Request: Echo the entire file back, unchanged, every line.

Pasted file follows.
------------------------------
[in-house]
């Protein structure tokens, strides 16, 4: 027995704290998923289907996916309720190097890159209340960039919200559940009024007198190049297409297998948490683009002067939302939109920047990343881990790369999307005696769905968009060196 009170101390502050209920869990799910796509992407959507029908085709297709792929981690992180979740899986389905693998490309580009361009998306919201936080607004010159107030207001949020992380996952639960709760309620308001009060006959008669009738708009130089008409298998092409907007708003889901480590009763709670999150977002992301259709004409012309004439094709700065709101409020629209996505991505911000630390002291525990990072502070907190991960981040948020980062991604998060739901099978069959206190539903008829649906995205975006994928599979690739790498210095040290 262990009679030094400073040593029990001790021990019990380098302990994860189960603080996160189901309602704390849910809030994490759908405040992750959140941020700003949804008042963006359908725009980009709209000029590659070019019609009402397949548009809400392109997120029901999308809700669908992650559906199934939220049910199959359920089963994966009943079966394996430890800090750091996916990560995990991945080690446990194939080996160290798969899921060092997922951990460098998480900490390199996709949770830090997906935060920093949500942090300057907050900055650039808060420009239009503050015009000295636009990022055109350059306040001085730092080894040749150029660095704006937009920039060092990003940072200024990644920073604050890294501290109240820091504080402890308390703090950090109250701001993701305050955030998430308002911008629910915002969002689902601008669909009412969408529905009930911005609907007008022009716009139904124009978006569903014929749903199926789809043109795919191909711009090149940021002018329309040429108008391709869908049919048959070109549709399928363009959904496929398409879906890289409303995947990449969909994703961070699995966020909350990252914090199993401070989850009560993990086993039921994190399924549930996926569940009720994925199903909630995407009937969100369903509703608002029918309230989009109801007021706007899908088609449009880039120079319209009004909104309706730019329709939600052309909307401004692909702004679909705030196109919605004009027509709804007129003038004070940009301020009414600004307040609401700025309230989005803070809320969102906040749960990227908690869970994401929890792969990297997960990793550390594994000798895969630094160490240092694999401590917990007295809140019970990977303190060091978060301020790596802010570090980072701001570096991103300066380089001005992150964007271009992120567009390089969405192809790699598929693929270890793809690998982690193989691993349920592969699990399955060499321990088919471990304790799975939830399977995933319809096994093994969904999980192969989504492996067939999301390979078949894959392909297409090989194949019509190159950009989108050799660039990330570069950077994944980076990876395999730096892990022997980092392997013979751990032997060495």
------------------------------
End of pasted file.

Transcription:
[in-house]
């Protein structure tokens, strides 16, 4: 027995704290998923289907996916309720190097890159209340960039919200559940009024007198190049297409297998948490683009002067939302939109920047990343881990790369999307005696769905968009060196 009170101390502050209920869990799910796509992407959507029908085709297709792929981690992180979740899986389905693998490309580009361009998306919201936080607004010159107030207001949020992380996952639960709760309620308001009060006959008669009738708009130089008409298998092409907007708003889901480590009763709670999150977002992301259709004409012309004439094709700065709101409020629209996505991505911000630390002291525990990072502070907190991960981040948020980062991604998060739901099978069959206190539903008829649906995205975006994928599979690739790498210095040290 262990009679030094400073040593029990001790021990019990380098302990994860189960603080996160189901309602704390849910809030994490759908405040992750959140941020700003949804008042963006359908725009980009709209000029590659070019019609009402397949548009809400392109997120029901999308809700669908992650559906199934939220049910199959359920089963994966009943079966394996430890800090750091996916990560995990991945080690446990194939080996160290798969899921060092997922951990460098998480900490390199996709949770830090997906935060920093949500942090300057907050900055650039808060420009239009503050015009000295636009990022055109350059306040001085730092080894040749150029660095704006937009920039060092990003940072200024990644920073604050890294501290109240820091504080402890308390703090950090109250701001993701305050955030998430308002911008629910915002969002689902601008669909009412969408529905009930911005609907007008022009716009139904124009978006569903014929749903199926789809043109795919191909711009090149940021002018329309040429108008391709869908049919048959070109549709399928363009959904496929398409879906890289409303995947990449969909994703961070699995966020909350990252914090199993401070989850009560993990086993039921994190399924549930996926569940009720994925199903909630995407009937969100369903509703608002029918309230989009109801007021706007899908088609449009880039120079319209009004909104309706730019329709939600052309909307401004692909702004679909705030196109919605004009027509709804007129003038004070940009301020009414600004307040609401700025309230989005803070809320969102906040749960990227908690869970994401929890792969990297997960990793550390594994000798895969630094160490240092694999401590917990007295809140019970990977303190060091978060301020790596802010570090980072701001570096991103300066380089001005992150964007271009992120567009390089969405192809790699598929693929270890793809690998982690193989691993349920592969699990399955060499321990088919471990304790799975939830399977995933319809096994093994969904999980192969989504492996067939999301390979078949894959392909297409090989194949019509190159950009989108050799660039990330570069950077994944980076990876395999730096892990022997980092392997013979751990032997060495």